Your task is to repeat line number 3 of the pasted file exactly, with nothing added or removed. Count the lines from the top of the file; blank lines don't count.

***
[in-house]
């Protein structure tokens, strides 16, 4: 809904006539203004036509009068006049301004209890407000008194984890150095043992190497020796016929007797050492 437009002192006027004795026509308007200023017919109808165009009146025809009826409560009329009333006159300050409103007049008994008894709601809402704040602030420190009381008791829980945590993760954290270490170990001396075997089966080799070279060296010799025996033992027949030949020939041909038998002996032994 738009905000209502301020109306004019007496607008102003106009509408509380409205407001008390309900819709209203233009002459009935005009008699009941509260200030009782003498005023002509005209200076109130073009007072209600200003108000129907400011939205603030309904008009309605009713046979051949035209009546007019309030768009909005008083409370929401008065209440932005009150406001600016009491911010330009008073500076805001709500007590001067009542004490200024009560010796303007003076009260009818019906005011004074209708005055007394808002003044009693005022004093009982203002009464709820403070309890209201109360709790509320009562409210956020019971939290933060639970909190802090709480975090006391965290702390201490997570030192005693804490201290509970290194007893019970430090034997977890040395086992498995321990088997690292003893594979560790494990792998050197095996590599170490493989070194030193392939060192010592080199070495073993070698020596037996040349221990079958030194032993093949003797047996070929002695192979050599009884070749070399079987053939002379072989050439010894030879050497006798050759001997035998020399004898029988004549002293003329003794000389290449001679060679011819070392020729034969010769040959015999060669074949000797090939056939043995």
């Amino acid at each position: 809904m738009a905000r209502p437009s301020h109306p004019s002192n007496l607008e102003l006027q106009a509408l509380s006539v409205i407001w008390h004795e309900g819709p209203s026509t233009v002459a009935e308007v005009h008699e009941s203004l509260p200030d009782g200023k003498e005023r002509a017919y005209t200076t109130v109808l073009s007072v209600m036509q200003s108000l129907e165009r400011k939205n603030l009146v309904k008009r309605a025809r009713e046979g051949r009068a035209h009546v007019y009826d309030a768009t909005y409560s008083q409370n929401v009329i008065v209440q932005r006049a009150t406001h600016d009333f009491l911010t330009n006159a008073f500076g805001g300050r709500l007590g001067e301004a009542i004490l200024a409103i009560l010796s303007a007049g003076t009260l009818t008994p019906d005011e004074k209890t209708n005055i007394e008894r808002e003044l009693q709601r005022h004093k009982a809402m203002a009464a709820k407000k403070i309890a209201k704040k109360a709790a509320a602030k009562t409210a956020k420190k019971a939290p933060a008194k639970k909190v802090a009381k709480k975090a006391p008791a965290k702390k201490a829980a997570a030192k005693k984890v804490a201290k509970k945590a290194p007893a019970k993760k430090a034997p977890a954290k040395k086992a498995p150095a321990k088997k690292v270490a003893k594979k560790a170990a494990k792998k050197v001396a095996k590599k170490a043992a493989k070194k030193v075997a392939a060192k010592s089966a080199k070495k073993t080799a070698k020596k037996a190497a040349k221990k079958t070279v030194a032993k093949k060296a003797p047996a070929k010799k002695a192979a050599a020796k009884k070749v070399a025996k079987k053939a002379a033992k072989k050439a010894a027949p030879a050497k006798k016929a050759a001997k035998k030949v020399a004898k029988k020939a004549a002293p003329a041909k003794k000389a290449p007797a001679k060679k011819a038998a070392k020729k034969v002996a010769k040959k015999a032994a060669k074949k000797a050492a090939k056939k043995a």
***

């Amino acid at each position: 809904m738009a905000r209502p437009s301020h109306p004019s002192n007496l607008e102003l006027q106009a509408l509380s006539v409205i407001w008390h004795e309900g819709p209203s026509t233009v002459a009935e308007v005009h008699e009941s203004l509260p200030d009782g200023k003498e005023r002509a017919y005209t200076t109130v109808l073009s007072v209600m036509q200003s108000l129907e165009r400011k939205n603030l009146v309904k008009r309605a025809r009713e046979g051949r009068a035209h009546v007019y009826d309030a768009t909005y409560s008083q409370n929401v009329i008065v209440q932005r006049a009150t406001h600016d009333f009491l911010t330009n006159a008073f500076g805001g300050r709500l007590g001067e301004a009542i004490l200024a409103i009560l010796s303007a007049g003076t009260l009818t008994p019906d005011e004074k209890t209708n005055i007394e008894r808002e003044l009693q709601r005022h004093k009982a809402m203002a009464a709820k407000k403070i309890a209201k704040k109360a709790a509320a602030k009562t409210a956020k420190k019971a939290p933060a008194k639970k909190v802090a009381k709480k975090a006391p008791a965290k702390k201490a829980a997570a030192k005693k984890v804490a201290k509970k945590a290194p007893a019970k993760k430090a034997p977890a954290k040395k086992a498995p150095a321990k088997k690292v270490a003893k594979k560790a170990a494990k792998k050197v001396a095996k590599k170490a043992a493989k070194k030193v075997a392939a060192k010592s089966a080199k070495k073993t080799a070698k020596k037996a190497a040349k221990k079958t070279v030194a032993k093949k060296a003797p047996a070929k010799k002695a192979a050599a020796k009884k070749v070399a025996k079987k053939a002379a033992k072989k050439a010894a027949p030879a050497k006798k016929a050759a001997k035998k030949v020399a004898k029988k020939a004549a002293p003329a041909k003794k000389a290449p007797a001679k060679k011819a038998a070392k020729k034969v002996a010769k040959k015999a032994a060669k074949k000797a050492a090939k056939k043995a």